The northern watersnake, Nerodia sipedon, has a lot going against it in the eyes of most people. I’ve watched this medium- to large-sized snake clear a crowded lakeside beach in a matter of moments.
As the local naturalist in my small town, I’ve become this snake’s self-appointed public defender. I’ve stopped children chasing it with large sticks, parents with rocks ready to throw, and once, a policeman who came ready to shoot.
Fort Ticonderoga’s Heritage, Harvest & Horse Festival has been set for October 6, 2018.
Visitors can discover the historical importance of horses and other working animals during demonstrations, meet friendly farm animals, stroll through a farmers market featuring local food, beverages and crafts, participate in family activities including a six-acre corn maze, and purchase harvest vegetables and plants from the historic King’s Garden. » Continue Reading.
As the hiker capers through
an unpainted gallery of birch
logs, the crackling of chipmunks
on sticks carries no weight.
Captured by the sculpted breath
of a grey-lyre like wind-his love
of the trail corresponds to inter
rupted questions: the cadence
of candy apple brown pine cones,
and the moon hiding its migration
within the amber colored glass of
monarch eyes. Yes, the hiker walks
towards unborn steps, since before
his seed heart began pumping in
the silent chamber of the placenta.
On Friday, September 7, the Lake George Land Conservancy (LGLC) marked the opening of the Leeming Jelliffe Preserve in Huletts Landing with a ribbon-cutting ceremony attended by nearly 40 community members and supporters of the project.
The 33.3-acre upland preserve was purchased by the LGLC in April. Over the summer, LGLC staff and volunteers blazed a short, easy trail to the preserve’s viewpoint overlooking the narrows and Silver Bay on the western shore. There is currently a small road-front area for parking; a larger parking lot may be created, if needed. » Continue Reading.
The Cornell Small Farms program, part of Cornell Cooperative Extension has announced online courses aimed at supporting small farmers, as well as those interested in starting small farms.
Courses being offered this year cover a wide range of topics including business planning, Quickbooks for farmers, vegetable production, woodlot management, commercial sheep production, getting started with pastured pigs, maple syrup production, growing mushrooms, tree fruit production, and more.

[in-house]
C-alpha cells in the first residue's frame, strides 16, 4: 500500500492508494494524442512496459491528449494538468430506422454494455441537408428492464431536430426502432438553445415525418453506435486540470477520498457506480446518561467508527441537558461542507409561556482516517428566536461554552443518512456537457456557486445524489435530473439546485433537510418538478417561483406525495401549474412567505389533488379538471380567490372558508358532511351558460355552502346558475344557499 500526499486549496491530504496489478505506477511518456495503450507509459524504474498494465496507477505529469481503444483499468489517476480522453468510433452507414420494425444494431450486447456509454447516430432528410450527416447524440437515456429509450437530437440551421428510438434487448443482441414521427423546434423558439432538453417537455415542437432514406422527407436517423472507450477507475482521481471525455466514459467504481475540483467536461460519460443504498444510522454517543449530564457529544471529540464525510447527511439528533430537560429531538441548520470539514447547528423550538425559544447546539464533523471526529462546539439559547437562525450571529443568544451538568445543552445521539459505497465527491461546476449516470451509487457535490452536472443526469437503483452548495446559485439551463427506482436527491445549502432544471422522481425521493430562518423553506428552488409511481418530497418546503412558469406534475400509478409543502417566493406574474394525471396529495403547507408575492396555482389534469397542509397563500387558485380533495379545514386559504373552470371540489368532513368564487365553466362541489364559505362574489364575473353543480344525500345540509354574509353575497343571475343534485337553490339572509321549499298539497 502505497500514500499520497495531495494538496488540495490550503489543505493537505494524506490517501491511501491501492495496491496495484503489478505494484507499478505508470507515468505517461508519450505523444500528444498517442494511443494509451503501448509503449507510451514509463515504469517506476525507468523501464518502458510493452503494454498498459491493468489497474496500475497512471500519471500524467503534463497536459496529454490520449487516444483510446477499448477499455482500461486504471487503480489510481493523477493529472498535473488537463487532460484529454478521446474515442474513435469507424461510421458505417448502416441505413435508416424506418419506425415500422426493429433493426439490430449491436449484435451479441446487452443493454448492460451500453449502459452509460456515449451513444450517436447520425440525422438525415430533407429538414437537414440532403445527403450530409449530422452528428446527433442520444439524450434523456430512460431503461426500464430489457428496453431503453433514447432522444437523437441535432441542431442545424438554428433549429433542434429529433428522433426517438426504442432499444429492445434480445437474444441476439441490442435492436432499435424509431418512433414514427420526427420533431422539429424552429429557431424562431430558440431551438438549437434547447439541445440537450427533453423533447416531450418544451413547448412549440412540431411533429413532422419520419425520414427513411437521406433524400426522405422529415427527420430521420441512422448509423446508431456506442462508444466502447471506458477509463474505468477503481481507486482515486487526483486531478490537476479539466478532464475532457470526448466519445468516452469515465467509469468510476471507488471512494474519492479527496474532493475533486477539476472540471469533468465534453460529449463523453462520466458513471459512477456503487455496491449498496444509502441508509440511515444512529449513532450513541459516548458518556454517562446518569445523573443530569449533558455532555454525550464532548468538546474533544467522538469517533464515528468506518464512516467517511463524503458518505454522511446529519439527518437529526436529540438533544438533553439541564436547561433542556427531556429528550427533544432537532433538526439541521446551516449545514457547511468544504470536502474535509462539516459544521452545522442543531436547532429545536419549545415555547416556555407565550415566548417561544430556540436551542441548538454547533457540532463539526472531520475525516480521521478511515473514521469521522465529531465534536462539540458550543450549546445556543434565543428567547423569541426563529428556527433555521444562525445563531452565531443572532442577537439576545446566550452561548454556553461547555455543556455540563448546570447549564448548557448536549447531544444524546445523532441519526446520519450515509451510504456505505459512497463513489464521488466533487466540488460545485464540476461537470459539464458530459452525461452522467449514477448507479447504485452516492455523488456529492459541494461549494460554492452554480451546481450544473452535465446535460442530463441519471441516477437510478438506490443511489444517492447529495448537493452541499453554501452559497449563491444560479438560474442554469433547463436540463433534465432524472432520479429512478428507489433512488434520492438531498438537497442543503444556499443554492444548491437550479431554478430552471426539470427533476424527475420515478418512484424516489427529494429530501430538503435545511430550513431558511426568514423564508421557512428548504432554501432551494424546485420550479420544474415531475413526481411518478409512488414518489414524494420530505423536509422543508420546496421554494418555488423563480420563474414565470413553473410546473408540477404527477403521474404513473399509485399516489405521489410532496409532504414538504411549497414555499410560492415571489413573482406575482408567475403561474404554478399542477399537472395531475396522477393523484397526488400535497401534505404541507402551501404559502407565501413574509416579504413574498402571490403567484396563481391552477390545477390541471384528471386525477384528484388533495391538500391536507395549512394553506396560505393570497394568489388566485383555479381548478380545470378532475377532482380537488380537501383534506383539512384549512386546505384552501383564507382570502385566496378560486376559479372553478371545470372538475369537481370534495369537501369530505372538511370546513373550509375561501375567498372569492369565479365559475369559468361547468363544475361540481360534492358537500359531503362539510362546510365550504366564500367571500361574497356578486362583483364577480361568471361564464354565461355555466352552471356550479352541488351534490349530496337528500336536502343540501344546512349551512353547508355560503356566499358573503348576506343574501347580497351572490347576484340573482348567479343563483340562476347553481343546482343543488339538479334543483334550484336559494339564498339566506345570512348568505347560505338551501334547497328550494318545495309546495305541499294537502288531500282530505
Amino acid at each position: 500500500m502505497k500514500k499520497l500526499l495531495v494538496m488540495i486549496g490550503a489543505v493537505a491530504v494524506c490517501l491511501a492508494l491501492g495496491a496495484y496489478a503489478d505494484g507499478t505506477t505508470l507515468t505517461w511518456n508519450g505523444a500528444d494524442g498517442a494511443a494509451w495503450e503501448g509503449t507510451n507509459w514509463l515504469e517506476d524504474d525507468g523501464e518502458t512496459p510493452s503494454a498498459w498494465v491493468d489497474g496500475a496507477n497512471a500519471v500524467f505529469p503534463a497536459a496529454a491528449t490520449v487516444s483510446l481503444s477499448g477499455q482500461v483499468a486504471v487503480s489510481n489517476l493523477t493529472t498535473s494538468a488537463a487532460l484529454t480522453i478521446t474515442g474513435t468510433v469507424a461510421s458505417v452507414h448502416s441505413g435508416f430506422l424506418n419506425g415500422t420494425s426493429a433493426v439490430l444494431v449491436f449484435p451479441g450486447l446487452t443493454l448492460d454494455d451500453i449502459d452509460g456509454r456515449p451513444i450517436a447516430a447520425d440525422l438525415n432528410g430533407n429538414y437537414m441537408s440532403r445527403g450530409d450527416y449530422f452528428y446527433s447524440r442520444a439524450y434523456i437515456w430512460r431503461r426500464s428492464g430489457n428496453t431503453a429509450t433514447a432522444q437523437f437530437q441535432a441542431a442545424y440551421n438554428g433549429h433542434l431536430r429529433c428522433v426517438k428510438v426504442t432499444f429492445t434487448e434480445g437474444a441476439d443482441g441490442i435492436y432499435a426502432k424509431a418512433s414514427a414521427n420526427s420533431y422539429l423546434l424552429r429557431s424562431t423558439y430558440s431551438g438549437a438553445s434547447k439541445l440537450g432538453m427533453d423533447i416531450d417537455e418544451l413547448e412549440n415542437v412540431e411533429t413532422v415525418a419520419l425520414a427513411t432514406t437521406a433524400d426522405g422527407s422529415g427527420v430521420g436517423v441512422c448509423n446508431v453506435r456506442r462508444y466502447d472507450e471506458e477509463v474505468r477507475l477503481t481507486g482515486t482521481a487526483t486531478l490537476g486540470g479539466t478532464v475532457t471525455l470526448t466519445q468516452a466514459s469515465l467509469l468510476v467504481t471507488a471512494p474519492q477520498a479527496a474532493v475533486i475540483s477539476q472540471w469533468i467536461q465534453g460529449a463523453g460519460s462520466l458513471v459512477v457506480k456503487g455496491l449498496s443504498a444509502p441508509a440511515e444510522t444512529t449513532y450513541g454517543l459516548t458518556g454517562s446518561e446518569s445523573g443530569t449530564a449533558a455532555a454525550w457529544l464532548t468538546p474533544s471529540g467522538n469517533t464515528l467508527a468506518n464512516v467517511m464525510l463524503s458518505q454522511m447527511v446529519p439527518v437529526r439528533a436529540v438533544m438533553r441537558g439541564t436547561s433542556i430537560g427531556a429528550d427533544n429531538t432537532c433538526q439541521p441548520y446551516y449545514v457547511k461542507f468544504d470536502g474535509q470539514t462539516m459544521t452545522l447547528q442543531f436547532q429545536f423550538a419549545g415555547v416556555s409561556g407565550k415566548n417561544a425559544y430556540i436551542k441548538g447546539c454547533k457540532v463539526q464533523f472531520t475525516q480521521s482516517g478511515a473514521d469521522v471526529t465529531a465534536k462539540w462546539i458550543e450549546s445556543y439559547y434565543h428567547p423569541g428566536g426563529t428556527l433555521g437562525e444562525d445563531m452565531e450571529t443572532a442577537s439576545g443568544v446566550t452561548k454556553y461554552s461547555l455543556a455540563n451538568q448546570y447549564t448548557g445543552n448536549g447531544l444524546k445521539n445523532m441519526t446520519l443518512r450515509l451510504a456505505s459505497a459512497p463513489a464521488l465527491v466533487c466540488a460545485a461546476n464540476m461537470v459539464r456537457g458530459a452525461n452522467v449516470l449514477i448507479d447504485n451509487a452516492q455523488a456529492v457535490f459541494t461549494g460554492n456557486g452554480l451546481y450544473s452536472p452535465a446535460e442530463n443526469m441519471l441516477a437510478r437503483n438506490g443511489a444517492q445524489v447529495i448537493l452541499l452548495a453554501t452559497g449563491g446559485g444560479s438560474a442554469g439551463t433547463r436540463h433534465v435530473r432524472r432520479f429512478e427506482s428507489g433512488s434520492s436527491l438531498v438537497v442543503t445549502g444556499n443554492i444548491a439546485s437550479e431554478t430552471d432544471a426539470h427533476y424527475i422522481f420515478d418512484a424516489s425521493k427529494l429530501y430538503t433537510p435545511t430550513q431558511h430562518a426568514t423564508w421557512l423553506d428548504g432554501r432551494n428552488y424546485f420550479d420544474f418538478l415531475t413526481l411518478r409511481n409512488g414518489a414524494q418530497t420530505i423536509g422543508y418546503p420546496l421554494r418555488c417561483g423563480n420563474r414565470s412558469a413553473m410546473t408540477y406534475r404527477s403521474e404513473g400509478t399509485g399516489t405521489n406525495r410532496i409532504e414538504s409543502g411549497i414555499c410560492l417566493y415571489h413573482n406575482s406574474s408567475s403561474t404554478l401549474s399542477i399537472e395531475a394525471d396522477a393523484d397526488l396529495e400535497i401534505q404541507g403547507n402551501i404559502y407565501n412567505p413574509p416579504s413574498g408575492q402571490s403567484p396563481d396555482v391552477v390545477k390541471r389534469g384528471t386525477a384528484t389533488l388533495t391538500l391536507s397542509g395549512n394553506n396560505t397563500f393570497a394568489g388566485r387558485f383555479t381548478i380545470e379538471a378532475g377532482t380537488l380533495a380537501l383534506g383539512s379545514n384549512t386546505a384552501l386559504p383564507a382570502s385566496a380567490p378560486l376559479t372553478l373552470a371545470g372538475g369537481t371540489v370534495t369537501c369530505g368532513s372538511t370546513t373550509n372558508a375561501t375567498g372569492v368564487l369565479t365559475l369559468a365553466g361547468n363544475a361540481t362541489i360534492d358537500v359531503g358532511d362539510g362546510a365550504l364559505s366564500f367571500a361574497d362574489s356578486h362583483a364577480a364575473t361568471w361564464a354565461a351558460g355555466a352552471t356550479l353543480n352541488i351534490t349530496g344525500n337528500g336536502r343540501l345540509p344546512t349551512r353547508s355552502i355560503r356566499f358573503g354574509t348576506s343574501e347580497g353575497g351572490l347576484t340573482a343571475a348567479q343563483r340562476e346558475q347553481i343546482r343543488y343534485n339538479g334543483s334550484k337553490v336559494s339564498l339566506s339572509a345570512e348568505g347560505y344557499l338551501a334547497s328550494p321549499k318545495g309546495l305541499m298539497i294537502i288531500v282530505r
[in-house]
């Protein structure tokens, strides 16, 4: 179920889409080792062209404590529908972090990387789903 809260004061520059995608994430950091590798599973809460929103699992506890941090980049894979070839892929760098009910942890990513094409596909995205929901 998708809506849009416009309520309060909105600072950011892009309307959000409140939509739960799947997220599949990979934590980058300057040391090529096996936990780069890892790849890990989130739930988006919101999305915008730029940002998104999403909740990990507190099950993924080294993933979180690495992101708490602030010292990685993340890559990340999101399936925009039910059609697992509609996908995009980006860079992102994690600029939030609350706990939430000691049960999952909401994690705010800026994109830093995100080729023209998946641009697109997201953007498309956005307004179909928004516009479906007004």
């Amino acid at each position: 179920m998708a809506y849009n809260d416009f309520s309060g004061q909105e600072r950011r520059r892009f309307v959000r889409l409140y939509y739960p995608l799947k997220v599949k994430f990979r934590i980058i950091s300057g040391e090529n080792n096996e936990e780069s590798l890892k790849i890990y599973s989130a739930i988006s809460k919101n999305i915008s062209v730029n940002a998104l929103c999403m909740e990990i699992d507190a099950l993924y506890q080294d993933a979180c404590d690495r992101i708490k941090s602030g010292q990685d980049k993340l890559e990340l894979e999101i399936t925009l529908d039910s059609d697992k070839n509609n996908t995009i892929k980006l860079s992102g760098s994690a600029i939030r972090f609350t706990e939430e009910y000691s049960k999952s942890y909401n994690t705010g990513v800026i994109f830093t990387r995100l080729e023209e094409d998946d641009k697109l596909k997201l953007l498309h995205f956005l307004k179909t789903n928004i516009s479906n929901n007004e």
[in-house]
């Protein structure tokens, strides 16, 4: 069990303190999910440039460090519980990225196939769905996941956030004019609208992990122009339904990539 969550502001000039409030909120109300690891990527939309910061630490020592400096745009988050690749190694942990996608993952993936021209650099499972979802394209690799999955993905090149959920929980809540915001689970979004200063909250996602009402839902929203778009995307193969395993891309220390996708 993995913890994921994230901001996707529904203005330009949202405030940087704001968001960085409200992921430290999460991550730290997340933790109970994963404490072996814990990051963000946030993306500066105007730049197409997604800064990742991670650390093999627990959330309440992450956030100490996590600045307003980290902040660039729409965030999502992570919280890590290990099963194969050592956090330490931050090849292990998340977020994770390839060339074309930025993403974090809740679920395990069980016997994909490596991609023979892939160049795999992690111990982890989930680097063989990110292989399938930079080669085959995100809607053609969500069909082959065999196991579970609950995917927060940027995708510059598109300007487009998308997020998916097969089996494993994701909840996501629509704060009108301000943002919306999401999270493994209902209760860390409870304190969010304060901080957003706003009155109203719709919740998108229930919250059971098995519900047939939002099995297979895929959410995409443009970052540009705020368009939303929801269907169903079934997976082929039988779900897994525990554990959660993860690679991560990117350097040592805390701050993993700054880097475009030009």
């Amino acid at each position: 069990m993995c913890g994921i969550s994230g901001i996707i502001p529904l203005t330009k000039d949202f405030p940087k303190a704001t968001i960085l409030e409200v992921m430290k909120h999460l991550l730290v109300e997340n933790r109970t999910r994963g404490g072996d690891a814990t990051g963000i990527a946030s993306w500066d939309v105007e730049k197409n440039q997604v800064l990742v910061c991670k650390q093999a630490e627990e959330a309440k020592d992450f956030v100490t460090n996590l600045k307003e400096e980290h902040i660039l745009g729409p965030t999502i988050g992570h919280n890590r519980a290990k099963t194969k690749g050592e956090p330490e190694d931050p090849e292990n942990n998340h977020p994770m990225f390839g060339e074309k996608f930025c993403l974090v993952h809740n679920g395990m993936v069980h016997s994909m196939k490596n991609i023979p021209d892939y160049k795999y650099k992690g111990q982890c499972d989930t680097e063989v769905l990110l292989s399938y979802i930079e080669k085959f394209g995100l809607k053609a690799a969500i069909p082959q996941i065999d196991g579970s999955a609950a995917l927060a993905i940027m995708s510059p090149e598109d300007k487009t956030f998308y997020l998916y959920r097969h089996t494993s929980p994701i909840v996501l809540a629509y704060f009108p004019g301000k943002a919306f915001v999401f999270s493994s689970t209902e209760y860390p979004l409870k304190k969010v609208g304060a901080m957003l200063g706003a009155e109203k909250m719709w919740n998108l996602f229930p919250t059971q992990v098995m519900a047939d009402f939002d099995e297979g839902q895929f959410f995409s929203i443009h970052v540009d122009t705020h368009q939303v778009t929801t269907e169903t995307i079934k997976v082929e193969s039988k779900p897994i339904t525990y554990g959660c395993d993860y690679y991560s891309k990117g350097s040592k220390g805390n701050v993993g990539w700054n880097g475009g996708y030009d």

Courses are suitable for everyone including those who are aspiring to farm, just beginning to farm, or even those who have been farming for years. » Continue Reading.
The Whallonsburg Grange Hall is set to host five lectures for its fall Lyceum series on the theme of “Landscapes, Real and Imagined.” The series takes place on Tuesday nights at 7:30 beginning on September 25 and running through October 23.
The series will examine different aspects of the historical and physical landscape, along with some that have been invented or interpreted. Presenters will discuss how what we “see” in the landscape is altered by our individual perspective and what we think we know about these places. Lectures will be followed by discussion from the audience. » Continue Reading.
The Barkeater Trails Alliance (BETA) has published a full-color map of more than 75 miles of moutain-bike trails in Saranac Lake, Lake Placid, Wilmington, and Elizabethtown.
In all, the map shows trail networks in 10 locations: Mount Pisgah and Dewey Mountain in Saranac Lake; Brewster Peninsula, Henry’s Woods, and the woods near the Lake Placid Club and Craig Wood golf course in Lake Placid; the Flume and Hardy Road trails in Wilmington; and Blueberry Hill and Otis Mountain in Elizabethtown. » Continue Reading.